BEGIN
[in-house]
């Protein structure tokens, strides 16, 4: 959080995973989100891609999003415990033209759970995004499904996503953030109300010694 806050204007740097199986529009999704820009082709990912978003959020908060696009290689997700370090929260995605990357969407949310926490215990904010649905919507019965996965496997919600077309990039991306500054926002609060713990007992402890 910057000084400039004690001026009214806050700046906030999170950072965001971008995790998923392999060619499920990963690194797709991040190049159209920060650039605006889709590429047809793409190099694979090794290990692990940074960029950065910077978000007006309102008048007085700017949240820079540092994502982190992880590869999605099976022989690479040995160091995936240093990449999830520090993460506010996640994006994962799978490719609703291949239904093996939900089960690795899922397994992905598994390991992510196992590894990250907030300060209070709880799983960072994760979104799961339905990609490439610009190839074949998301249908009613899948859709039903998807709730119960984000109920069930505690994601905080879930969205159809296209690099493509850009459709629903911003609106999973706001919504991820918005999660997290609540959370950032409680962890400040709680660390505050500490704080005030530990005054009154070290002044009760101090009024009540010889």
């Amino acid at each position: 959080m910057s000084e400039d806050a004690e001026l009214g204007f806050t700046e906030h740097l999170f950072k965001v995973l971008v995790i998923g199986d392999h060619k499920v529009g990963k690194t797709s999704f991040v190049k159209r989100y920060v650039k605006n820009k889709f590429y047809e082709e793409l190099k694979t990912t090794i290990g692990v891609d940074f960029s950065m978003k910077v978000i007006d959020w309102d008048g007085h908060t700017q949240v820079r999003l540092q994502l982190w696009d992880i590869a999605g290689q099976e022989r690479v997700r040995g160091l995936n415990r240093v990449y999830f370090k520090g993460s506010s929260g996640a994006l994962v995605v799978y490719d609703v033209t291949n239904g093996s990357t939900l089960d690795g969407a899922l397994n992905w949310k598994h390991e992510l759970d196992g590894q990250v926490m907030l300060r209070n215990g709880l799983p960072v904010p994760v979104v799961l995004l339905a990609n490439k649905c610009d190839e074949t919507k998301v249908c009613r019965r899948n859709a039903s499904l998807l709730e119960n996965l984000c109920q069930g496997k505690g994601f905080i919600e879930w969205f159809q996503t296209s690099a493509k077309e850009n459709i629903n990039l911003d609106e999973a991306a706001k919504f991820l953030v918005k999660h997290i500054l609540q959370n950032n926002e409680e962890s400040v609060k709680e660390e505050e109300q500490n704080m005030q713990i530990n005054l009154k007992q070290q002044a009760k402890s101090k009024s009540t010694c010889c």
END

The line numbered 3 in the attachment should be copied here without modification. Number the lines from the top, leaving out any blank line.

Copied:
């Amino acid at each position: 959080m910057s000084e400039d806050a004690e001026l009214g204007f806050t700046e906030h740097l999170f950072k965001v995973l971008v995790i998923g199986d392999h060619k499920v529009g990963k690194t797709s999704f991040v190049k159209r989100y920060v650039k605006n820009k889709f590429y047809e082709e793409l190099k694979t990912t090794i290990g692990v891609d940074f960029s950065m978003k910077v978000i007006d959020w309102d008048g007085h908060t700017q949240v820079r999003l540092q994502l982190w696009d992880i590869a999605g290689q099976e022989r690479v997700r040995g160091l995936n415990r240093v990449y999830f370090k520090g993460s506010s929260g996640a994006l994962v995605v799978y490719d609703v033209t291949n239904g093996s990357t939900l089960d690795g969407a899922l397994n992905w949310k598994h390991e992510l759970d196992g590894q990250v926490m907030l300060r209070n215990g709880l799983p960072v904010p994760v979104v799961l995004l339905a990609n490439k649905c610009d190839e074949t919507k998301v249908c009613r019965r899948n859709a039903s499904l998807l709730e119960n996965l984000c109920q069930g496997k505690g994601f905080i919600e879930w969205f159809q996503t296209s690099a493509k077309e850009n459709i629903n990039l911003d609106e999973a991306a706001k919504f991820l953030v918005k999660h997290i500054l609540q959370n950032n926002e409680e962890s400040v609060k709680e660390e505050e109300q500490n704080m005030q713990i530990n005054l009154k007992q070290q002044a009760k402890s101090k009024s009540t010694c010889c």